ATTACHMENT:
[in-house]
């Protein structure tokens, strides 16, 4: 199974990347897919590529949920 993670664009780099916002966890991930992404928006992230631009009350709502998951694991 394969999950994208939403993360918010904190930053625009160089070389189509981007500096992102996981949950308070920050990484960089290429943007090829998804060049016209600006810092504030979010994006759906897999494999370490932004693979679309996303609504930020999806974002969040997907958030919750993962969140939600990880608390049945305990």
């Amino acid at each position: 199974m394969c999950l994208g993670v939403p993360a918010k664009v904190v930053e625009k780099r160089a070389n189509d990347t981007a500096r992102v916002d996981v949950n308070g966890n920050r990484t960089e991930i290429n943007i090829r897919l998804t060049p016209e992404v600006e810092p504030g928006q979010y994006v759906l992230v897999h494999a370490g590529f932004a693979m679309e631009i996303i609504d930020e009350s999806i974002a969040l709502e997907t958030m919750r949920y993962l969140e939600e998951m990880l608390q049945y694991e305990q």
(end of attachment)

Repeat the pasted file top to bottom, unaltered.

[in-house]
């Protein structure tokens, strides 16, 4: 199974990347897919590529949920 993670664009780099916002966890991930992404928006992230631009009350709502998951694991 394969999950994208939403993360918010904190930053625009160089070389189509981007500096992102996981949950308070920050990484960089290429943007090829998804060049016209600006810092504030979010994006759906897999494999370490932004693979679309996303609504930020999806974002969040997907958030919750993962969140939600990880608390049945305990």
């Amino acid at each position: 199974m394969c999950l994208g993670v939403p993360a918010k664009v904190v930053e625009k780099r160089a070389n189509d990347t981007a500096r992102v916002d996981v949950n308070g966890n920050r990484t960089e991930i290429n943007i090829r897919l998804t060049p016209e992404v600006e810092p504030g928006q979010y994006v759906l992230v897999h494999a370490g590529f932004a693979m679309e631009i996303i609504d930020e009350s999806i974002a969040l709502e997907t958030m919750r949920y993962l969140e939600e998951m990880l608390q049945y694991e305990q």